How to care for a Russian Bear Dog

You’ve seen how majestically large this breed is, and its overall care would take a whole lot of time and dedication.

How to groom a Russian Bear Dog

This breed is high maintenance as far as grooming goes.

You need to brush its coat two times a week to make sure that the undercoat remains knot or tangle free. For long-haired mountain dogs, you would need to brush their coat daily.

Brushing will also keep your Russian Bear Dog’s fur healthy and minimize shedding.

While combing your mountain dog’s coat with a slicker or wire-pin brush, mist his hair a bit to prevent them from flying all over the place.

You can also use a fine-toothed brush to catch all the loose fur.

Since the Caucasian Ovcharka’s coat helps it adapt to the cold weather and regulate his temperature, make sure his hair isn’t too short and that his skin is not exposed. The shorter the fur to protect him may also cause skin problems.

Full grown Russian Bear Dog at the groomers

When it comes to bathing, you shouldn’t wash your Russian Bear Dog not unless it’s necessary. But depending on where you live, you should take him to the groomer once every two months or as needed.

If you want to do it yourself, you have to know that the Caucasian Shepherd’s double coat doesn’t dry quickly. And imagine all the shampoo and water that you’re going to have to use!

The Russian Bear Dog goes through an annual heavy shed which is known as blowing coat.

This process happens when the seasons are changing, and the coat is switching so your Ovcharka can adapt to the new weather.

It’s the right time to give your bear-hunting dog a warm bath and frequent brushing twice a week. Doing so would help shed the old coat faster and reduce the amount of fur on your furniture and floor.

Don’t forget to brush your dog’s teeth 2 to 3 times a week, and clip his nails regularly to avoid breakage or painful ingrown.

Make sure his ear is clean and dry during a weekly check to avoid infection.

Food & Diet: How much does a Russian Bear Dog eat?

The amount of food this breed needs would depend on size, age, and activity level.

The Caucasian Shepherd would need about 8 to 10 cups of quality dry dog food every day, and split it into two to three meals.

Since this mountain dog is not very active, they can easily become overweight or have digestive problems like bloating.

Caucasian Shepherd dog eating bone at winter

Overfeeding your Ovcharka can cause problems to his bone development.

To make sure your mountain dog is not obese, you should be able to feel his ribs without the need to apply pressure. You should also see a waistline through his coat.

Give your Caucasian Shepherd a dog food that gives him balanced nutrition and the proper level of calcium to support healthy bones and joints.

The Russian Bear Dog’s Health

The Russian Bear Dog is a relatively healthy breed, but it is also predisposed to some health concerns such as:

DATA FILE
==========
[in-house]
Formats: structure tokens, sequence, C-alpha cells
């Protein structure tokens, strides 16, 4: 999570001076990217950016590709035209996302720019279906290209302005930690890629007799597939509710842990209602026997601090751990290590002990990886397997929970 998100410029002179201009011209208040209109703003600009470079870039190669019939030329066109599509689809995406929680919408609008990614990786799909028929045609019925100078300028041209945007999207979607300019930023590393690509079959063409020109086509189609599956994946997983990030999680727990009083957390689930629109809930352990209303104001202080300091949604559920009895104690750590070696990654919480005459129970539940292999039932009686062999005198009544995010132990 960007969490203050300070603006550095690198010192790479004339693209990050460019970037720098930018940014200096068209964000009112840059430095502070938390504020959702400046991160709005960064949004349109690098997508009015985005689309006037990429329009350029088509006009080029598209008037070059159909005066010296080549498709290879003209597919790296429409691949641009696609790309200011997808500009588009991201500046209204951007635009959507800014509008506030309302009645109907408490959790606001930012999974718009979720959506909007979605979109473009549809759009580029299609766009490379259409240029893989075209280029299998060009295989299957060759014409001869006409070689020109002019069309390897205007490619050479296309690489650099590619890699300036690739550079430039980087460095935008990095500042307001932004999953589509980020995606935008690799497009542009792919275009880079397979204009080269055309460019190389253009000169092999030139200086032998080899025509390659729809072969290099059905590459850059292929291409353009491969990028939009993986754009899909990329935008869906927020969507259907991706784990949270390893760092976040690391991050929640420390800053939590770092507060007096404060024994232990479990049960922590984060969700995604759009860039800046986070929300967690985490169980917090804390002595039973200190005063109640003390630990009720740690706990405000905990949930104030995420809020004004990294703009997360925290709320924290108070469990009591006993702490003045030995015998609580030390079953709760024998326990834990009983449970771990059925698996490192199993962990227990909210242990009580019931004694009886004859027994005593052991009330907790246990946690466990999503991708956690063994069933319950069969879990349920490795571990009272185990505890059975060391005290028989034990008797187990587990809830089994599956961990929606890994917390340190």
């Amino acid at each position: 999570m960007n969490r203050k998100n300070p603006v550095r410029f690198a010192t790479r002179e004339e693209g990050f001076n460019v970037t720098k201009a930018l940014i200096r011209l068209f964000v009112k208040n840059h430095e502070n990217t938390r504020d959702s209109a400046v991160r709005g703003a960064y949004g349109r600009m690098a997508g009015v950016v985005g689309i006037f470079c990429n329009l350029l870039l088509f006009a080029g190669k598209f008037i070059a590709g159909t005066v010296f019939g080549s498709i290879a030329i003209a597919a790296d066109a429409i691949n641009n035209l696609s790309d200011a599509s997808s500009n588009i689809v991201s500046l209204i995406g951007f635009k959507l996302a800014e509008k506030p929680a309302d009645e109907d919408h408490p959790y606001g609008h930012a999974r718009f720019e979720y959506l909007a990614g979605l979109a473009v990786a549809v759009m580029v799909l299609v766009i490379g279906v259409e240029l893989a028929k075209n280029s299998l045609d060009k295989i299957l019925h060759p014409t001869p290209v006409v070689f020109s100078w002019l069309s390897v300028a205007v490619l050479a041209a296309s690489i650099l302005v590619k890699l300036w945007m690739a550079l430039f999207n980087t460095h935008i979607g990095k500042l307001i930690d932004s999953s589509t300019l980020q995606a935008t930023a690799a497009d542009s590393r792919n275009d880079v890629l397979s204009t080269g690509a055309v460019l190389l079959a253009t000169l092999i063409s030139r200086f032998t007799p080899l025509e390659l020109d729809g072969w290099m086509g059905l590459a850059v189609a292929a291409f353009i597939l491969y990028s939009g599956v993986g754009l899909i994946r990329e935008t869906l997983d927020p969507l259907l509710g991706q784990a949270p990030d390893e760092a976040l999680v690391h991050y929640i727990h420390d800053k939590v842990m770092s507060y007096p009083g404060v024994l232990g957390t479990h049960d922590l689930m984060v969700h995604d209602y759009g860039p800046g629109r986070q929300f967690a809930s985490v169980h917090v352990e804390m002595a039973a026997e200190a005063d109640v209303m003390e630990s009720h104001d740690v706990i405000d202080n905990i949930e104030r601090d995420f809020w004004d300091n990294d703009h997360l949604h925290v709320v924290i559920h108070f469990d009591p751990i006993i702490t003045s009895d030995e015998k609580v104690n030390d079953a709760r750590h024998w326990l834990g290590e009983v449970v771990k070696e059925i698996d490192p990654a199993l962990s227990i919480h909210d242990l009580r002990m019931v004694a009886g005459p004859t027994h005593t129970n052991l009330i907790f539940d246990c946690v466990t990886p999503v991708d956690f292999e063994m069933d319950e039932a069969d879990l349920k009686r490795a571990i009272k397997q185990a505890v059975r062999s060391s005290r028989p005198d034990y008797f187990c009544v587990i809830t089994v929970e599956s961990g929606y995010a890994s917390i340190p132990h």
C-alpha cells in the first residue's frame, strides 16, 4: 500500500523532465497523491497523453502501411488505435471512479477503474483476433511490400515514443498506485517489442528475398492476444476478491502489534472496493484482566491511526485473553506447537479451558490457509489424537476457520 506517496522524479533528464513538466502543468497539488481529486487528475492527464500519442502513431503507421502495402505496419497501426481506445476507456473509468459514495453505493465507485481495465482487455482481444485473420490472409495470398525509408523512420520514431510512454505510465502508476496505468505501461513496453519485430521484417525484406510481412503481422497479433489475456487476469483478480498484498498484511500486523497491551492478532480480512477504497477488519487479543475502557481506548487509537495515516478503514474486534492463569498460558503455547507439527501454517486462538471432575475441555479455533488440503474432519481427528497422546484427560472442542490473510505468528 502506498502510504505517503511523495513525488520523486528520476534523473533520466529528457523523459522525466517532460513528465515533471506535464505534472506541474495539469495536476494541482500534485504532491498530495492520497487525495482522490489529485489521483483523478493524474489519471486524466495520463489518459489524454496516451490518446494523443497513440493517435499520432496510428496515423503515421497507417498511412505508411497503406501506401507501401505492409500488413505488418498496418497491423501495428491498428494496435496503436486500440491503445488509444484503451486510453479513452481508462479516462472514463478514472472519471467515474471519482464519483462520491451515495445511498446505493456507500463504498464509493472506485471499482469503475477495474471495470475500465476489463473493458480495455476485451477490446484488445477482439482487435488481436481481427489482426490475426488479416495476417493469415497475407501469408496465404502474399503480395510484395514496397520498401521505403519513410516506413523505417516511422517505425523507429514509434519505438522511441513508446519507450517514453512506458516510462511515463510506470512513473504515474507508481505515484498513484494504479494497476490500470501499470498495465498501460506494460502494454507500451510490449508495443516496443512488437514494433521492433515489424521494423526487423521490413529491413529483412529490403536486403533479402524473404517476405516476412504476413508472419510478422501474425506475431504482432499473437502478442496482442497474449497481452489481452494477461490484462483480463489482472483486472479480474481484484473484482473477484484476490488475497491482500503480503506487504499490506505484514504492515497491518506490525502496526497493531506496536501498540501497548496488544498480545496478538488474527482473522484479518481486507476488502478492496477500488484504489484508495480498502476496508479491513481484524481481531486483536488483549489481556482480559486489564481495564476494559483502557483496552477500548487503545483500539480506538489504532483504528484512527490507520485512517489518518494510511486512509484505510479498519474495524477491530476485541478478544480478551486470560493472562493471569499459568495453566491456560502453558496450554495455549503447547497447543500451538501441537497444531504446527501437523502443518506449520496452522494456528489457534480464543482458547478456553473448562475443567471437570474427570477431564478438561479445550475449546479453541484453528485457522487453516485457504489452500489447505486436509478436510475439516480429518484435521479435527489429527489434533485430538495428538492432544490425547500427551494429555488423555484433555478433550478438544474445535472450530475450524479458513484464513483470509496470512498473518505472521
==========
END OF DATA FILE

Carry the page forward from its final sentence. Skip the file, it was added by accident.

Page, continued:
• Elbow and Hip Dysplasia
  • Eye Issues Medium risk of developing cataracts)
  • Heart Conditions

Do not let your Russian Bear Dog jump in and out of your car, and keep him from using the stairs all the time. All those movements can lead to problems like hip and joint issues that can easily develop in giant breeds.

With proper care, your Russian Bear Dog can spend his lifespan of 10 to 12 years with you. Who knows, maybe he can exceed his life expectancy and live longer!

Now it’s time to see where you can get a vast and bold canine, such as the Caucasian Shepherd.

Where to buy or rescue a Russian Bear Dog

You can get your very own mountain dog from a breeder, but you also have an option to adopt.

But since this is a giant breed which can give other people the impression that they are generally aggressive or dangerous, is anyone allowed to own this kind of dog?

Are Russian Bear Dogs Legal in the US?

Although there are places within the US where it is illegal to own specific breeds like Pitbulls, no laws are forbidding this mountain dog in any state, county, or city in America.

It’s probably because the Caucasian Ovcharka is relatively new to the country.

If you are renting the place you’re currently living in, and you specifically want this breed, ask your landlord first about his or her policies about the weight limits of dogs. As well as other rules they may have with regards to pets.

How much do Russian Bear Dogs cost?

The Caucasian Mountain Shepherd can cost between $1,000 to $3,000. But the price range can vary depending on the breeder, the quality of the puppy, and your location.

Some breeders would even offer Russian Bear Dog puppies for a price of up to $4,000 if the litter came from a good lineage.

Just keep in mind that cheap isn’t better. It can even be more expensive because of all the vet bills that you would have to pay if your very affordable dog turns out to have a lot of health problems.

Russian Bear Dog puppy on a leash, playing outside with its owner

Caucasian Shepherd Dog Breeders

Before taking out your wallet, the people selling this pooch should be following the Caucasian Ovcharka Working Dog Club of America’s (COWDCA) guide for ethical breeders, who has a goal to promote versatility of this canine.

The breeder should also be eager to provide you with essential details about their dogs, like temperament, breed and family history, and health.

Take a look at these sites where you can buy a Russian Bear Dog puppy:

  • Caucasian Shepherd Kennel (Voronezh, Russia)
  • Royal Caucasian Shepherds (USA)

Russian Bear Dog Adoption

Aside from checking your local dog shelters if they have a Caucasian Ovcharka available, you can also ask the nearest vet clinic, groomers, and pet supplies shop for potential rescues.